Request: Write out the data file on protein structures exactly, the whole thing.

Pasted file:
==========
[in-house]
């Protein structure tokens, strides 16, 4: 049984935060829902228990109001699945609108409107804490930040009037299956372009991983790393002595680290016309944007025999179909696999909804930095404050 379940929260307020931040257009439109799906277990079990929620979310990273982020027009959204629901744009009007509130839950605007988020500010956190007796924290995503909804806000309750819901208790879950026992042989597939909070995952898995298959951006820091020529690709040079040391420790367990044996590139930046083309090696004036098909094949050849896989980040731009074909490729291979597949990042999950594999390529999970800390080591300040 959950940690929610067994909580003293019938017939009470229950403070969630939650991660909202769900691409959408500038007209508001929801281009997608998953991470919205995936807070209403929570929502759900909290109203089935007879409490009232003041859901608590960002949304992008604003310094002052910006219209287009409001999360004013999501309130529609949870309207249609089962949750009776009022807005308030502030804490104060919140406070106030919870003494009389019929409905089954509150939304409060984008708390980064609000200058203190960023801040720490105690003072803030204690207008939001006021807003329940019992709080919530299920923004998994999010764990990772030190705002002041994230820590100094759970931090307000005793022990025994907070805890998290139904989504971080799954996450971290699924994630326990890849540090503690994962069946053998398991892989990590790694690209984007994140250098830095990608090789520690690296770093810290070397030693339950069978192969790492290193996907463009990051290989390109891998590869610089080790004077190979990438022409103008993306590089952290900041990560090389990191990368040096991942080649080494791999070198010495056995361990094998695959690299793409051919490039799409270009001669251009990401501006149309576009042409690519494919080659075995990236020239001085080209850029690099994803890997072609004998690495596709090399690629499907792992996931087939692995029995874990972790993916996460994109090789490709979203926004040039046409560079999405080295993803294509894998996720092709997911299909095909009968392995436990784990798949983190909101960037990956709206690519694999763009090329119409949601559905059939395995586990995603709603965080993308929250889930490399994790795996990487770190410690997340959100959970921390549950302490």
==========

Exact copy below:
[in-house]
């Protein structure tokens, strides 16, 4: 049984935060829902228990109001699945609108409107804490930040009037299956372009991983790393002595680290016309944007025999179909696999909804930095404050 379940929260307020931040257009439109799906277990079990929620979310990273982020027009959204629901744009009007509130839950605007988020500010956190007796924290995503909804806000309750819901208790879950026992042989597939909070995952898995298959951006820091020529690709040079040391420790367990044996590139930046083309090696004036098909094949050849896989980040731009074909490729291979597949990042999950594999390529999970800390080591300040 959950940690929610067994909580003293019938017939009470229950403070969630939650991660909202769900691409959408500038007209508001929801281009997608998953991470919205995936807070209403929570929502759900909290109203089935007879409490009232003041859901608590960002949304992008604003310094002052910006219209287009409001999360004013999501309130529609949870309207249609089962949750009776009022807005308030502030804490104060919140406070106030919870003494009389019929409905089954509150939304409060984008708390980064609000200058203190960023801040720490105690003072803030204690207008939001006021807003329940019992709080919530299920923004998994999010764990990772030190705002002041994230820590100094759970931090307000005793022990025994907070805890998290139904989504971080799954996450971290699924994630326990890849540090503690994962069946053998398991892989990590790694690209984007994140250098830095990608090789520690690296770093810290070397030693339950069978192969790492290193996907463009990051290989390109891998590869610089080790004077190979990438022409103008993306590089952290900041990560090389990191990368040096991942080649080494791999070198010495056995361990094998695959690299793409051919490039799409270009001669251009990401501006149309576009042409690519494919080659075995990236020239001085080209850029690099994803890997072609004998690495596709090399690629499907792992996931087939692995029995874990972790993916996460994109090789490709979203926004040039046409560079999405080295993803294509894998996720092709997911299909095909009968392995436990784990798949983190909101960037990956709206690519694999763009090329119409949601559905059939395995586990995603709603965080993308929250889930490399994790795996990487770190410690997340959100959970921390549950302490």